The Changing Face of Panama
By Gary Edwards
Panama's economy has been growing for years and continues to grow during a worldwide recession. Investment in commercial real estate has paid great dividends for a decade or more and promises to continue to do so for decades to come. Only the high end of the housing market really suffered recently an that presents opportunities going forward.
Panama is a tropical country bordered by two oceans. The central mountains of Panama range from 1,000 to 11,000 feet. Therefore the climate in Panama varies from hot and humid in the rain forests to hot, sunny, and breezy on the coasts. In the highlands temperatures can drop into the low fifties at night and daytime highs are often not more than 80 degrees. The Panama climate includes two seasons, wet and dry. The "summer" dry season coincides with North American winter which is a great deal for tourists from the North.
A walk through the United Nations World Heritage Sites at Panama Viejo and Casco Antiguo will give you a glimpse into Panama's history as part of the Spanish colonial empire. The old Panama was the first European settlement on the Pacific Coast of the Americas in 1519. In much more recent times Panama was governed by military dictators for much of the 20th century. It is only since the ouster of Manuel Noriega in 1989 that Panama abolished its army and has made steady progress as a democracy with a head for business.
Panama's heritage shows through even the hustle and bustle of life in modern day Panama City. A typical work week is from Monday to mid day Saturday, eight, ten or twelve hour days. Sundays on the other hand are sacrosanct and for the family. There is a belief that working hard, taking care of your family, and following your beliefs will suffice to make things work out. There is little "type A personality" perpetual worry in this world of "tranquilo." Even in dire circumstances there is a sense of the rightness of things and faith in a good outcome. When your taxi driver crosses himself as you drive past a church gives you hint as to the source of this faith.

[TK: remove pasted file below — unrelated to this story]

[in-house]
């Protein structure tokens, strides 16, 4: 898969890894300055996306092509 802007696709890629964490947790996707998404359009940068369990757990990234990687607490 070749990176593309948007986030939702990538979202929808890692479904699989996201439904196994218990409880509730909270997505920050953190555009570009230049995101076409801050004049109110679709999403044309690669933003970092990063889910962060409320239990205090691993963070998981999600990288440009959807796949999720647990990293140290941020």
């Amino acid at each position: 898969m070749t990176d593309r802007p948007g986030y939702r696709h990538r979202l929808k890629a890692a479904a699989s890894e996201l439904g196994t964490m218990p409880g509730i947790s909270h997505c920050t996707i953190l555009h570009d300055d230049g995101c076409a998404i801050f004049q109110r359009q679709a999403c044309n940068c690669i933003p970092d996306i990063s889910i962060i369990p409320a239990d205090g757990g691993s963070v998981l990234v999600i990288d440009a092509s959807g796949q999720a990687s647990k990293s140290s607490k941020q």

Panama Daily Life
North Americans will find that Panama uses dollar bills as currency and that English is widely spoken. The city has malls comparable to those in North America and grocery store aisle signs are in English as well as Spanish. There are discounts of up to 25% on everything from medicines to household good for residents aged 55 and on up.
Living in Panama
Panama has an interesting capital city with first world services and Panama has a slower paced interior where life has moved slower for centuries. The same seas that the conquistadors saw lap at Panama's shores waiting for your footprints.
Doing Business in Panama
Panama's small business community is thriving, especially since improved credit laws have helped as many as 300,000 small businesses get credit more easily. Commercial real estate offers great opportunities for the wise such as construction and leasing of office, retail, and warehouse space.
The World Bank Group's Doing Business website ranks countries for ease of doing business. Panama ranks 81st out of 181 economies ranked. Panama ranks 8th in doing business across borders and 28th in getting credit for doing business. Within the Western Hemisphere Panama ranks 11th overall out of 31 countries. Those interested in buying selling real estate in Panama should note that Panama ranks 75th in registering property.
Ease of Doing Business in Panama: the Numbers
Category % Rank 2009 % Rank 2008 % Change
Doing Business 81 76 -5
Starting a Business 32 35 +3
Dealing with Construction Permits 73 70 -3
Employing Workers 172 172 0